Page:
The connection was mutual and instantaneous—love at first sight. The Archbolds knew that James was meant to be a part of their family. However, they faced significant challenges requiring an even deeper level of commitment due to James' medical condition.

James was born with congenital hyperinsulinism, a rare condition that causes his body to overproduce insulin, and within 2 months of his birth, he had to have surgery to remove 90% of his pancreas. There was a steep learning curve for the Archbolds, but they were already in love, and knew they were committed to the ongoing care that'd be required of bringing James into their lives. After lots of research and encouragement from James' medical team, they finally brought their son home.

Today, three-year-old James is thriving, filled with infectious joy that bubbles over and touches every person who comes in contact with him. "Part of love is when people recognize that they need to be with each other," said his adoptive grandfather. And because the Archbolds opted for an open adoption, there are even more people to love and support James as he grows.

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You know that feeling you get when you walk into a classroom and see someone else's stuff on your desk?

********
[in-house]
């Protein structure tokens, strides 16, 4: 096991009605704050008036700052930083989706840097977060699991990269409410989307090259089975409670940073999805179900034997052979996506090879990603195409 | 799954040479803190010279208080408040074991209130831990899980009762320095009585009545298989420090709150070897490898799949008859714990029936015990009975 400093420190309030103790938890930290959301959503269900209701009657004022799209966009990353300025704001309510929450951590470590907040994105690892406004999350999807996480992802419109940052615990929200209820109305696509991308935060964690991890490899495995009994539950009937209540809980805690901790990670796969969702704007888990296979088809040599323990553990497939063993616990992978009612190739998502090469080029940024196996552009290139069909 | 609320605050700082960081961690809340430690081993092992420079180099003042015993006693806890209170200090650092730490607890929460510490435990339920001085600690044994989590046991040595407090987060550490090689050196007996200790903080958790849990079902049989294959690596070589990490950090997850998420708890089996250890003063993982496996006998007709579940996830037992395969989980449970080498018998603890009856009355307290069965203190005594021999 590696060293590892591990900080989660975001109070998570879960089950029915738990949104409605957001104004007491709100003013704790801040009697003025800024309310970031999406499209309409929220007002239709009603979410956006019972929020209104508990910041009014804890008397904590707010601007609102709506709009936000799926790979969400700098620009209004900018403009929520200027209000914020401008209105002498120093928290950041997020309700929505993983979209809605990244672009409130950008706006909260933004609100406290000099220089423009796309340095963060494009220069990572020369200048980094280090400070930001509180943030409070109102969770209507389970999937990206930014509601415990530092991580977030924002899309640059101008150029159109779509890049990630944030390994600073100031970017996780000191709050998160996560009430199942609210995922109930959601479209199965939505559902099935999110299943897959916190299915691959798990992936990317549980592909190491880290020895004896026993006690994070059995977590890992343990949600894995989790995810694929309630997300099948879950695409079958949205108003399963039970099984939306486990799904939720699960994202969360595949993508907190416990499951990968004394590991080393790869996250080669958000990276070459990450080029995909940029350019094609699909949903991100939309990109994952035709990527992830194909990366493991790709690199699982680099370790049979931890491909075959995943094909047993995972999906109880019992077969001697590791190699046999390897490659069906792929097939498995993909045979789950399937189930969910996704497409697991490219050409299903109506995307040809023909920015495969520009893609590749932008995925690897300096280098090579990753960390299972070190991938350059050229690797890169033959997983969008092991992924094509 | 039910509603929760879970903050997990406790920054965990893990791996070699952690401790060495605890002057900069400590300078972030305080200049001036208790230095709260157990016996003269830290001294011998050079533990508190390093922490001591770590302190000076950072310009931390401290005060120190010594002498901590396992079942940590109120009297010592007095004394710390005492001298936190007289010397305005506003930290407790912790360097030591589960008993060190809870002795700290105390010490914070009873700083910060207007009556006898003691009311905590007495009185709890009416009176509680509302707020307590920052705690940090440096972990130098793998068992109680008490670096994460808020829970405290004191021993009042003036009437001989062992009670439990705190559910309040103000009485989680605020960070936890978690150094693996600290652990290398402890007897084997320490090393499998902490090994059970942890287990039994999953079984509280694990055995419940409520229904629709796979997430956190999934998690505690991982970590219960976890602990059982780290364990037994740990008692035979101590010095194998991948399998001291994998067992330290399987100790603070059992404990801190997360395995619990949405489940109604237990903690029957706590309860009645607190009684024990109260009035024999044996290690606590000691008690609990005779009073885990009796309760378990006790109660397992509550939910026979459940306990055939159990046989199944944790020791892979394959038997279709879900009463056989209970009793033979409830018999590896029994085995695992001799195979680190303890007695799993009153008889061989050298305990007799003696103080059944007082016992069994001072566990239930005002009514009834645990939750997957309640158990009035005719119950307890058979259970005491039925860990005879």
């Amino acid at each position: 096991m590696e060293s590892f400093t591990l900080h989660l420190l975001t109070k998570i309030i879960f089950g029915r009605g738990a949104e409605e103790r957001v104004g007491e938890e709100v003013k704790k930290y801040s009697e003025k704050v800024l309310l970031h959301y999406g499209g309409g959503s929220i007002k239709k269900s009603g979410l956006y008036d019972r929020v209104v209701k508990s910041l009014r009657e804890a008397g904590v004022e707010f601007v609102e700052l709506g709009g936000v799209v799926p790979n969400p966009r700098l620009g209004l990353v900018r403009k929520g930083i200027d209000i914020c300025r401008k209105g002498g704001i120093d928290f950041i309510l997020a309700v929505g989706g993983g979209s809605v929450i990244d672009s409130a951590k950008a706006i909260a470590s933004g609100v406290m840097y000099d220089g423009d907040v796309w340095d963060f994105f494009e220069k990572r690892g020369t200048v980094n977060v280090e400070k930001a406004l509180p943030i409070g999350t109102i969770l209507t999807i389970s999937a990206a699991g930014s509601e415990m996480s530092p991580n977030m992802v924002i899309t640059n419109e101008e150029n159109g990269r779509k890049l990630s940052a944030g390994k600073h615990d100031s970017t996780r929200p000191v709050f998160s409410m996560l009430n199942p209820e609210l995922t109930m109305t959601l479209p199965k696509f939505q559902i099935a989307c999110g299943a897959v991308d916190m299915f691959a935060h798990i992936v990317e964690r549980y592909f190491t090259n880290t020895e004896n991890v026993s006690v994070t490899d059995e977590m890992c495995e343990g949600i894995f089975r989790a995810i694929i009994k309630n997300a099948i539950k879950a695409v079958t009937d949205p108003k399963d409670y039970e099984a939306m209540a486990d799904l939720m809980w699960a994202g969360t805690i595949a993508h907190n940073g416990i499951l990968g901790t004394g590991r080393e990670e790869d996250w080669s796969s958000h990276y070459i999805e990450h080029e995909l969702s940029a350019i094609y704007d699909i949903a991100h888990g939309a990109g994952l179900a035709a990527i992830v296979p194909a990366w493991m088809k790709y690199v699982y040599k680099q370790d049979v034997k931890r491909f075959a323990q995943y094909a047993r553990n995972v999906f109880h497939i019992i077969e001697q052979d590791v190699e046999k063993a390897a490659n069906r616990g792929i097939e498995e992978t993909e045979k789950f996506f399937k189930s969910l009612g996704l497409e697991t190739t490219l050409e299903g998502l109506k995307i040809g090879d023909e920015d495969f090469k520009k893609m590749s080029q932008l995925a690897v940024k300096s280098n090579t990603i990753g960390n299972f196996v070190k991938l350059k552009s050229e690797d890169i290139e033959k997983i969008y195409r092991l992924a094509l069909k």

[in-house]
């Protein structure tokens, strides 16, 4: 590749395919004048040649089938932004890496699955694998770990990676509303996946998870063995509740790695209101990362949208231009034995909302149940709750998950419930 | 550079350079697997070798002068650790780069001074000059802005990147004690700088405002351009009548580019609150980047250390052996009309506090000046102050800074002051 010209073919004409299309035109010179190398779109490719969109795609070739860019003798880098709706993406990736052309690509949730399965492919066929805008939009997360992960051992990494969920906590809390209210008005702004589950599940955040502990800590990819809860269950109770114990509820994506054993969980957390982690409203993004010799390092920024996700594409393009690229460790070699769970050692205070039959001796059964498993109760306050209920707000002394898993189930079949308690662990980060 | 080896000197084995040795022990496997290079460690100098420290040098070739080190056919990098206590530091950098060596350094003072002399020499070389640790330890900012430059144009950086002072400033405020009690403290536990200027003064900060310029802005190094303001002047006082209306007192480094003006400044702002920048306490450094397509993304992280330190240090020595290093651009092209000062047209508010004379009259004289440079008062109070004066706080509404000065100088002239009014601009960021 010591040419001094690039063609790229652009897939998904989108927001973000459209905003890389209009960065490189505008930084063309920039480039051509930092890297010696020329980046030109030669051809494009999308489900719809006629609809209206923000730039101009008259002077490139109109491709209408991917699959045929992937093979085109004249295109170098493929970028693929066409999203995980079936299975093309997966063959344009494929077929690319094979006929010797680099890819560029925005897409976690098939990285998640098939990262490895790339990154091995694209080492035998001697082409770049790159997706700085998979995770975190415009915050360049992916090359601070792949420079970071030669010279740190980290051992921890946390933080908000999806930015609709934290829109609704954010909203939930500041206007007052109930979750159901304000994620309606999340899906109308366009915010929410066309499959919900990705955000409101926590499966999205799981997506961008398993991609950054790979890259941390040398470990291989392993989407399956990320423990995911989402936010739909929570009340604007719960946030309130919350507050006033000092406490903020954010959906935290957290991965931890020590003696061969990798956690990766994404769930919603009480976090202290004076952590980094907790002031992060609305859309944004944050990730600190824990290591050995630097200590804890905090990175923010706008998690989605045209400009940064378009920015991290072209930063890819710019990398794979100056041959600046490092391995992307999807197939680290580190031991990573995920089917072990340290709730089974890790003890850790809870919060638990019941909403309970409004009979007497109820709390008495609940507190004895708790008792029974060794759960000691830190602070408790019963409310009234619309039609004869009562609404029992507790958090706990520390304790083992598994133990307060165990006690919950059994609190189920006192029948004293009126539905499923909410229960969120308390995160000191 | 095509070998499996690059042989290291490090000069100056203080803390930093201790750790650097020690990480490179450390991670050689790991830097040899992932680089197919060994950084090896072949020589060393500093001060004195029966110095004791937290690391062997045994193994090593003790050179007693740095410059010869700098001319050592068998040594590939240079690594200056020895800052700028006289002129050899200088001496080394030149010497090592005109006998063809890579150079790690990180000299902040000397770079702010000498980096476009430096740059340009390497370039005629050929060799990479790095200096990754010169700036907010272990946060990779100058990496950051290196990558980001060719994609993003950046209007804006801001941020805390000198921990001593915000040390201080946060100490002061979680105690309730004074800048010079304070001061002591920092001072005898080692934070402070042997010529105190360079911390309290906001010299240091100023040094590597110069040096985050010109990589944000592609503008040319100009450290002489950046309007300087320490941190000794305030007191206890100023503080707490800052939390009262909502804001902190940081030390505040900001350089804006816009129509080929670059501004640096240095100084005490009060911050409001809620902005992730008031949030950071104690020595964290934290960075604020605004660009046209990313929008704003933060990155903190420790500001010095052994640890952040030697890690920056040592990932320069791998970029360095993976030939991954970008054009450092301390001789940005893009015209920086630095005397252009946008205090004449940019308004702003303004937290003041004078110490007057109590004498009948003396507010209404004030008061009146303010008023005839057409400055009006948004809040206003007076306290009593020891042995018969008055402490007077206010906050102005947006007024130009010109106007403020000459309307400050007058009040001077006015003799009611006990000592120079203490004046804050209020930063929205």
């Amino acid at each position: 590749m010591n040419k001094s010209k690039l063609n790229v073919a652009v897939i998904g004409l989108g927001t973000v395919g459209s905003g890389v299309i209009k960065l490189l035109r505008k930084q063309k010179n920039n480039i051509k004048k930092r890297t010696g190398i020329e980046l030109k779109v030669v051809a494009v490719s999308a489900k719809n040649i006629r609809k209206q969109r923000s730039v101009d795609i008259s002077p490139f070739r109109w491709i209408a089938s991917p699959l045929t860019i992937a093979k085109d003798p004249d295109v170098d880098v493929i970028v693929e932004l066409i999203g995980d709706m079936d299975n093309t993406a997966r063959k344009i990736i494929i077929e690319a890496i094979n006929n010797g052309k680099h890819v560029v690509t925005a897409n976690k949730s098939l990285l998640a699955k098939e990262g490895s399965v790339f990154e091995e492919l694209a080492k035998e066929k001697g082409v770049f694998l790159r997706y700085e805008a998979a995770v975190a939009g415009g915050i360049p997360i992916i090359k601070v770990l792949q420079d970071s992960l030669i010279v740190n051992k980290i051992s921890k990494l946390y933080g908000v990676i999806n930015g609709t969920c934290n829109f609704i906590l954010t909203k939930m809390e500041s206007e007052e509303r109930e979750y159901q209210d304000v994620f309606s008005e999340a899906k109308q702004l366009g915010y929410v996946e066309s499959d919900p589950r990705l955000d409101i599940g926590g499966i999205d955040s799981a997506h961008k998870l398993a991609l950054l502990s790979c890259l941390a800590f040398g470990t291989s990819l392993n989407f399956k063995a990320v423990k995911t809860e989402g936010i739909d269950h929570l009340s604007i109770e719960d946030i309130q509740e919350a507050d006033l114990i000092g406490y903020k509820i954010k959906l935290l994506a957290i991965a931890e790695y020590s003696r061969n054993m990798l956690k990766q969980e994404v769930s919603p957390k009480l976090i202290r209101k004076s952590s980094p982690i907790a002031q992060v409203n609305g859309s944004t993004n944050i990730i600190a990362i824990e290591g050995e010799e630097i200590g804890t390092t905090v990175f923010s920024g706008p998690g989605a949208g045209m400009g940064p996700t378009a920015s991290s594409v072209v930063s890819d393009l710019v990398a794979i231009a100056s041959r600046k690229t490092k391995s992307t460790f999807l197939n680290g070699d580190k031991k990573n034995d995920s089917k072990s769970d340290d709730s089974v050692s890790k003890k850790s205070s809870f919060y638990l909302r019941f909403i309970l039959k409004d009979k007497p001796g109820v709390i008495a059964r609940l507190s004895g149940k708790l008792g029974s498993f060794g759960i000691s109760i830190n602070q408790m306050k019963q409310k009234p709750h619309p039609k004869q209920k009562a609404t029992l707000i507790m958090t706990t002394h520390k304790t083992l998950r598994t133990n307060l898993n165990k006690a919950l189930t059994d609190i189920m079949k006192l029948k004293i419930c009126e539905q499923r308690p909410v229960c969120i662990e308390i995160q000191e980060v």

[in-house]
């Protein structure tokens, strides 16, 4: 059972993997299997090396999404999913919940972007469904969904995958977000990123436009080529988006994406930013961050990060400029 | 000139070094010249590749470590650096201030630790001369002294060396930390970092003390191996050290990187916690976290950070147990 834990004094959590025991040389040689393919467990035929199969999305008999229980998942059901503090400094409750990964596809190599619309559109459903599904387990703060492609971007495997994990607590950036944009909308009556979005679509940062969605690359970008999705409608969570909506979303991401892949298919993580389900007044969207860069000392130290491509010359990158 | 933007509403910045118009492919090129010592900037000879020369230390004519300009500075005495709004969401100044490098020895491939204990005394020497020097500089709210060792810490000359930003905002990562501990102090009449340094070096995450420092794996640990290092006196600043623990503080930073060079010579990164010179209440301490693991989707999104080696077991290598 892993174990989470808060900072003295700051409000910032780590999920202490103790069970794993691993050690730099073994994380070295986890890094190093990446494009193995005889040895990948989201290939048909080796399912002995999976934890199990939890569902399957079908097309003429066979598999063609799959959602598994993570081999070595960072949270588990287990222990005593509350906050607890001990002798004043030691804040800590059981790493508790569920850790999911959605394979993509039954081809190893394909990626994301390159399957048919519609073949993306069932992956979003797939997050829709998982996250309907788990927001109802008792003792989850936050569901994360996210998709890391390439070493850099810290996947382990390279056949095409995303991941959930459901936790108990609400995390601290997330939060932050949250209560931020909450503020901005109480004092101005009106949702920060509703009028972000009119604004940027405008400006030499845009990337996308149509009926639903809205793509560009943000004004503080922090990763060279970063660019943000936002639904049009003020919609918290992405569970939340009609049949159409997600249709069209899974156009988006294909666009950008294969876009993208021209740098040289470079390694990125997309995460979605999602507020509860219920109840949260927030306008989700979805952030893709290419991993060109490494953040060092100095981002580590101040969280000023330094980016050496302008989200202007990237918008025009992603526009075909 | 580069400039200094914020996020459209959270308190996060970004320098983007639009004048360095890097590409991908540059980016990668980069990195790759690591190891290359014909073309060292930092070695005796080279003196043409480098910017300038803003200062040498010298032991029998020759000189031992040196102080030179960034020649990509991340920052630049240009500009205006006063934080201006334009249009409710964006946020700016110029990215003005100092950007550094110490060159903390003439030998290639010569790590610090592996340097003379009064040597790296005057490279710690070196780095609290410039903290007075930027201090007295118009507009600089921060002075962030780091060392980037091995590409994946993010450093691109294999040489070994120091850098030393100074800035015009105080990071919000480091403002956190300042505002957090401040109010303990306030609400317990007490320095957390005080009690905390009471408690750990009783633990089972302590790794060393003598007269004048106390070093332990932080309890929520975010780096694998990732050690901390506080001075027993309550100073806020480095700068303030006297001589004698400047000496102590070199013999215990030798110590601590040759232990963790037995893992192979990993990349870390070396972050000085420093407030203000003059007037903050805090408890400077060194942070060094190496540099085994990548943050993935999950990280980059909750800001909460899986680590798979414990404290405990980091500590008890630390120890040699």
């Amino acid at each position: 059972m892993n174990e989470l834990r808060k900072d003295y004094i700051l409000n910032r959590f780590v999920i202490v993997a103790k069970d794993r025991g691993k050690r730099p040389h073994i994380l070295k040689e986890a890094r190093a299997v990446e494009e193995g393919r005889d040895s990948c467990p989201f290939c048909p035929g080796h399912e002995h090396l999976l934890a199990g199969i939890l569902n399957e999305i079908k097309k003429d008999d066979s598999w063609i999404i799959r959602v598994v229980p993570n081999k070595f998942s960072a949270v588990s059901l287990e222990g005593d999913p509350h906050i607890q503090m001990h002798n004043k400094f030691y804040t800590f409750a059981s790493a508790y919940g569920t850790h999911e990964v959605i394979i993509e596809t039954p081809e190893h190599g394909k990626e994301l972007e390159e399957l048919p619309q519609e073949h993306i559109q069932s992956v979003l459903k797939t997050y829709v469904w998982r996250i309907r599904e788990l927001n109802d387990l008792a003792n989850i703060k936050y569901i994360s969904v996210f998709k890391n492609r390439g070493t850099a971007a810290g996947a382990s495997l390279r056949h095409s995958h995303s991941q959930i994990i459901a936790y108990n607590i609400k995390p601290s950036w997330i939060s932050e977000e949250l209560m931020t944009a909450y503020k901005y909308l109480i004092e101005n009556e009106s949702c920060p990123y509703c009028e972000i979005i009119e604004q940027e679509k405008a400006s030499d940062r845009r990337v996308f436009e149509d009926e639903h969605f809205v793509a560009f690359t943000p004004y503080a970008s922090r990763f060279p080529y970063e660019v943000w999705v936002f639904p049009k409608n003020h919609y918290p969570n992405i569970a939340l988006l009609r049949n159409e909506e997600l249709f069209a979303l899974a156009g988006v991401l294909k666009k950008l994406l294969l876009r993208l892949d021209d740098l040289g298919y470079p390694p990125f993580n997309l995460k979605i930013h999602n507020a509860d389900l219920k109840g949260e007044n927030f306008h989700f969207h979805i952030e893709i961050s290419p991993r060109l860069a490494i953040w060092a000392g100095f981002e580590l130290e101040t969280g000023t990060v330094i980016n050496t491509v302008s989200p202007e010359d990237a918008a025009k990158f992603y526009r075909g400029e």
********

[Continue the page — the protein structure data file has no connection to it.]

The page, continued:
OK, sure, there are no assigned seats, but you've been sitting at the same desk since the first day and everyone knows it.

So why does the guy who sits next to you put his phone, his book, his charger, his lunch, and his laptop in the space that's rightfully yours? It's annoying!

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via Ken Lund / Flickr

The dark mountains that overlook Provo, Utah were illuminated by a beautiful rainbow-colored "Y" on Thursday night just before 8 pm. The 380-foot-tall "Y" overlooks the campus of Brigham Young University, a private college owned by the Utah-based Church of Jesus Christ of Latter-day Saints (LDS Church), commonly known as Mormons.

The display was planned by a group of around 40 LGBT students to mark the one-year anniversary of the university sending out a letter clarifying its stance on homosexual behavior.

"One change to the Honor Code language that has raised questions was the removal of a section on 'Homosexual Behavior.' The moral standards of the Church did not change with the recent release of the General Handbook or the updated Honor Code, " the school's statement read.